Three drugs, each of which works in a different way, are used in anti-platelet therapy to help prevent restenosis (the reclogging of blood vessels after they have been cleared with percutaneous coronary intervention or PCI) or thrombosis (obstruction of an artery or vein by a blood clot). The use of these platelet inhibitory drugs -- cilostazol, clopidogrel and aspirin -- has resulted in a significant reduction of thrombotic complications in the primary and secondary prevention of heart attacks. But is it safe to use these medications together -- or in combination do they increase the risk of bleeding? And will patients comply with taking three pills?
In a poster session presented today at the American College of Cardiologys 54th Scientific Sessions in Orlando, Florida, Emory researchers say the answer to both questions is "yes".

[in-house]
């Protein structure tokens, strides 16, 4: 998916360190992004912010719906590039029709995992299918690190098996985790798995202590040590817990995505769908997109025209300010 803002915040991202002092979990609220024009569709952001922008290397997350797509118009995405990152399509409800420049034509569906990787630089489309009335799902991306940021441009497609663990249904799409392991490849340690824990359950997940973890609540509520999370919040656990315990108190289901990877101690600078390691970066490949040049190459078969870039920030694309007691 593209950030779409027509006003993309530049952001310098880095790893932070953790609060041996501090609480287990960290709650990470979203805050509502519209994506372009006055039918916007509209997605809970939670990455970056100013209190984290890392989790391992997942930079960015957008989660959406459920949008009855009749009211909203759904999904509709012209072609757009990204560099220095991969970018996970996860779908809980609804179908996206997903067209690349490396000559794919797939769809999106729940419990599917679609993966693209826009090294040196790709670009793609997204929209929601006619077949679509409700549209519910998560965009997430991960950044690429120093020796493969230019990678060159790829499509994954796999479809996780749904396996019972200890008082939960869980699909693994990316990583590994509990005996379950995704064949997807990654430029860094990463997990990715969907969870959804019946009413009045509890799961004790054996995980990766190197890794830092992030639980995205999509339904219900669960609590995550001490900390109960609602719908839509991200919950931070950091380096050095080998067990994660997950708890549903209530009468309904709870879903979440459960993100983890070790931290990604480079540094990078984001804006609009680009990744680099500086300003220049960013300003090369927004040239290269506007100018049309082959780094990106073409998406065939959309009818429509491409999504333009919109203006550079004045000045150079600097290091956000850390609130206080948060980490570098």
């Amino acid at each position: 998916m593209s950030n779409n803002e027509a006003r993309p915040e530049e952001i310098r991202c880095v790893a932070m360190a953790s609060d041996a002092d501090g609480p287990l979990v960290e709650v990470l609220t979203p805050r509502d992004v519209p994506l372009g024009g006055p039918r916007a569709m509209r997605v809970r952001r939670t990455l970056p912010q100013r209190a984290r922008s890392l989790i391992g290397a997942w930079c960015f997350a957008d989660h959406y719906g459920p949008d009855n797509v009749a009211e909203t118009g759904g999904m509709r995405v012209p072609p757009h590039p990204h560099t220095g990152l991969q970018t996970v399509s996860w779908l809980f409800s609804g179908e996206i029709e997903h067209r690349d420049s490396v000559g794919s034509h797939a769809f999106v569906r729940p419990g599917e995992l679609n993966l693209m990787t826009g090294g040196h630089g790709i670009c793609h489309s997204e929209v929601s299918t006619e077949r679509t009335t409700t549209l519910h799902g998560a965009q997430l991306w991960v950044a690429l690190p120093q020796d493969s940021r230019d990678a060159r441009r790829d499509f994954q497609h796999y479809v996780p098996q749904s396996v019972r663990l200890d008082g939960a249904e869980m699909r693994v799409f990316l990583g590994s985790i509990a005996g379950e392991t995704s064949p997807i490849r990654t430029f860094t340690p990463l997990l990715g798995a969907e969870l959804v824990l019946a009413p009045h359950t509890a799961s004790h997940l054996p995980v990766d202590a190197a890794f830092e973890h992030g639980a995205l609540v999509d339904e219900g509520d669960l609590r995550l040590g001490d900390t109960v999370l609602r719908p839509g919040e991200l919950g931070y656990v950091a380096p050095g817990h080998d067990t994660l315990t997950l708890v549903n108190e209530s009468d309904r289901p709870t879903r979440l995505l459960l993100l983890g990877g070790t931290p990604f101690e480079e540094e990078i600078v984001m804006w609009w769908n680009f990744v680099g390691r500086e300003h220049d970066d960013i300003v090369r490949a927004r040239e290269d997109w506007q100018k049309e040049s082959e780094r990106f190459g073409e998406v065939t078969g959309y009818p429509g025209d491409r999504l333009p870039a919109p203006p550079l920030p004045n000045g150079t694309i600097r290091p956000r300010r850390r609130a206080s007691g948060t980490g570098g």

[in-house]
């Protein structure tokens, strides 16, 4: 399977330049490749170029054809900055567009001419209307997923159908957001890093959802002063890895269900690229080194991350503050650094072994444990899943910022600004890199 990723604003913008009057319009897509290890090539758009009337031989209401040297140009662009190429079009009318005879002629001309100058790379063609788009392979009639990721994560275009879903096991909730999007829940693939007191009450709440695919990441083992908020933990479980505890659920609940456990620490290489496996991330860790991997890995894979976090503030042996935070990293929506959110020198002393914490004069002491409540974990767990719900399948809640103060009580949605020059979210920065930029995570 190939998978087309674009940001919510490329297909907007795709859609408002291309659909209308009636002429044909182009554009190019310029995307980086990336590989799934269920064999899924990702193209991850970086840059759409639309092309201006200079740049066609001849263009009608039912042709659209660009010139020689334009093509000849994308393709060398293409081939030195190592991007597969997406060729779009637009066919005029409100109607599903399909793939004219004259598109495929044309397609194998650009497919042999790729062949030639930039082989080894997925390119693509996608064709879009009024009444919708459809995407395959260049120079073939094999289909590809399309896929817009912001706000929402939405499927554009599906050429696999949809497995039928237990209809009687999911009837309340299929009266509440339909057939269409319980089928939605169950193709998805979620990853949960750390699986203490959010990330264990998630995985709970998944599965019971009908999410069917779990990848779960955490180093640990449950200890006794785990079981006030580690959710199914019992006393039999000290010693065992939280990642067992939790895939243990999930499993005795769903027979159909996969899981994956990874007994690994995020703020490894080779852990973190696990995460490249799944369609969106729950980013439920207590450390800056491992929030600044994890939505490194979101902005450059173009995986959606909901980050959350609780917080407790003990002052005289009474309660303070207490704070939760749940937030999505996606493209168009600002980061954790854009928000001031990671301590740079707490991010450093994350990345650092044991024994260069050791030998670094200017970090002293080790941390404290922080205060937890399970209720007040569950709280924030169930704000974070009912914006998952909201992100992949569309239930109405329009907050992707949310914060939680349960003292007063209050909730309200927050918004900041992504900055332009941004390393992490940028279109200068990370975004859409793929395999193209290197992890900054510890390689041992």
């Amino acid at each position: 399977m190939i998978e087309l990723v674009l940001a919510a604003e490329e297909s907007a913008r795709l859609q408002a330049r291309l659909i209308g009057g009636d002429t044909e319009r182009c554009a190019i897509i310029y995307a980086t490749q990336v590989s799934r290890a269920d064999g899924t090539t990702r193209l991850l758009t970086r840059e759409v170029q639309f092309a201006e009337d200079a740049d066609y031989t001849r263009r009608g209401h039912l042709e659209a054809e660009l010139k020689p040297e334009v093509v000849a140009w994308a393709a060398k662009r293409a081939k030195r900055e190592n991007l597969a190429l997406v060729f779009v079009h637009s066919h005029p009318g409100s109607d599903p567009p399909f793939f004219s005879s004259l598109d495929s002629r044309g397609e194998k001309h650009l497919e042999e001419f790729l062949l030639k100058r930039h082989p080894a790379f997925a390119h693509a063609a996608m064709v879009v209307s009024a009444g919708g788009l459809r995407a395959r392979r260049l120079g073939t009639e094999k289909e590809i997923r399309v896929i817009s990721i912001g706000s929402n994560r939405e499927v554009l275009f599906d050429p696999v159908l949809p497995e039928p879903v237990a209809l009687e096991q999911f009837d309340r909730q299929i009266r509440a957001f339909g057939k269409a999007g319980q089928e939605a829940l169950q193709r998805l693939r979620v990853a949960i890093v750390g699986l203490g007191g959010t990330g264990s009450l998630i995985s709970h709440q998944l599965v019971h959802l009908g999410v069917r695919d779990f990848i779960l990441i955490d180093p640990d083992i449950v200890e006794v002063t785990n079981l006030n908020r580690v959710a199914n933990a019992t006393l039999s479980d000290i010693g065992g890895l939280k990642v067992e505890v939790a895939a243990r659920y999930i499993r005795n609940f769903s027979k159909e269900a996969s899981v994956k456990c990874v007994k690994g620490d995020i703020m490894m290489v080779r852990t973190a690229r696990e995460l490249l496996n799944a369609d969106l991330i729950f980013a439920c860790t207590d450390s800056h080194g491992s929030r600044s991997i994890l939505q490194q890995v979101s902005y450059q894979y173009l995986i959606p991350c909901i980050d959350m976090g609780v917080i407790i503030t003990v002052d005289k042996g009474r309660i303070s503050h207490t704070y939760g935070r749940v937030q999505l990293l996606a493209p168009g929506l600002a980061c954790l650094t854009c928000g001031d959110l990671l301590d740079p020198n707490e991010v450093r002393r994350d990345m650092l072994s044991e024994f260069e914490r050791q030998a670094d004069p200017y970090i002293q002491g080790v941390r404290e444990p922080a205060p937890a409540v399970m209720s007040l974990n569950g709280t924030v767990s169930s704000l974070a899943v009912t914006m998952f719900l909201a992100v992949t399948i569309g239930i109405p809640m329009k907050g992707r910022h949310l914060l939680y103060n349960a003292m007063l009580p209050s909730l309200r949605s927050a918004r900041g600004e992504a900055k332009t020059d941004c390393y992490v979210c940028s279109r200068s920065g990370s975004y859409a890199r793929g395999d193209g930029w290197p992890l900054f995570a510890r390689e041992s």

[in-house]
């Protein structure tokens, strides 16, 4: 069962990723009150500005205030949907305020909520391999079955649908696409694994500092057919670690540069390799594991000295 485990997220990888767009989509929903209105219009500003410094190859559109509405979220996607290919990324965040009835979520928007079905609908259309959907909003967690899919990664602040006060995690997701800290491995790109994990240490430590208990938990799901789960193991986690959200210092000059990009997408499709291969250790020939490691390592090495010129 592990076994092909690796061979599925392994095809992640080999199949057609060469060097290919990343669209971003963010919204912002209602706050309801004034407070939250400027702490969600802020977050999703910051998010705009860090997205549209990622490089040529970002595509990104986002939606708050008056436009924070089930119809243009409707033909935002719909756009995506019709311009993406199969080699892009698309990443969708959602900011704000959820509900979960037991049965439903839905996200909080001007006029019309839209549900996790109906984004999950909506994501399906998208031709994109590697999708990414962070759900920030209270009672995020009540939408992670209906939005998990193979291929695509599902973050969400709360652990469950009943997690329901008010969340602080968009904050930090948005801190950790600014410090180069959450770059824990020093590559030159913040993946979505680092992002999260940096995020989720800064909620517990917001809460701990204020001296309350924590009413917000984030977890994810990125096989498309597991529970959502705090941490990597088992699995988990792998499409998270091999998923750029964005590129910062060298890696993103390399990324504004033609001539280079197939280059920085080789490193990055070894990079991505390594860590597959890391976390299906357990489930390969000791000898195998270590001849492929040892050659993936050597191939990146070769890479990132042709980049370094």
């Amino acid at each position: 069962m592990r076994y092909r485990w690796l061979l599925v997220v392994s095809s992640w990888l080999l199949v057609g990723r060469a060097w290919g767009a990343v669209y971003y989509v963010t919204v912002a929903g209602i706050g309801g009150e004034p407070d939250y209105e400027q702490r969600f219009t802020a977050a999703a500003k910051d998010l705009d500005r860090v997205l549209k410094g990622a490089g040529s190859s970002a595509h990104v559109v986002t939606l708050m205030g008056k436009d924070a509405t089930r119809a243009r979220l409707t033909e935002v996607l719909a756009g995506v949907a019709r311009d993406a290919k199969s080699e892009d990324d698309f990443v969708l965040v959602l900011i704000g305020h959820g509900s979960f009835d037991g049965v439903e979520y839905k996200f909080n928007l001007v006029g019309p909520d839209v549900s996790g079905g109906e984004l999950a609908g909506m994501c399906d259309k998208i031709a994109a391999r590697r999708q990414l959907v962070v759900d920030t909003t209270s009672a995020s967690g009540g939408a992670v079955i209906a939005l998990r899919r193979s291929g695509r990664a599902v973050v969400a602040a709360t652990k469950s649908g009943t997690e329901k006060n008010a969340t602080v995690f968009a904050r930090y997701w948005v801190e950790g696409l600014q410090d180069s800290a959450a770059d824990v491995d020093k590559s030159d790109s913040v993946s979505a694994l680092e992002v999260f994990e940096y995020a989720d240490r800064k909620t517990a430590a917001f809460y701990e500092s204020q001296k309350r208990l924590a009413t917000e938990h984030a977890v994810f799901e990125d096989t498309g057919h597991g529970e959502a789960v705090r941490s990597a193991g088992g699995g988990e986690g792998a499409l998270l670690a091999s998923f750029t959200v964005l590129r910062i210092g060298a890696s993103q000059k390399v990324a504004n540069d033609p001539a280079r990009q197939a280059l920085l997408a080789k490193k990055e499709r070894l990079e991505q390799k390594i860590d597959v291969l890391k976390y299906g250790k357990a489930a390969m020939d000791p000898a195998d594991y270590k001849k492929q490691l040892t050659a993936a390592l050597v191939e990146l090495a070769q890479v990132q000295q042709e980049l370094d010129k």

The scientists analyzed data from the Cilostazol for RESTenosis (CREST) Trial, a randomized clinical trial testing the efficacy of cilostazol to prevent restenosis after PCI. Earlier results from CREST showed a 35% relative risk reduction in restenosis from 34% to 22% with cilostazol. The anti-thrombotic drugs Clopidogrel (75 mg daily for 30 days) and aspirin daily for 6 months were administered to all patients in the CREST trial while a total of 705 of these patients were randomized to cilostazol (354) or placebo (351) following successful angioplasty and stent implantation.
Sherry Baker | EurekAlert!
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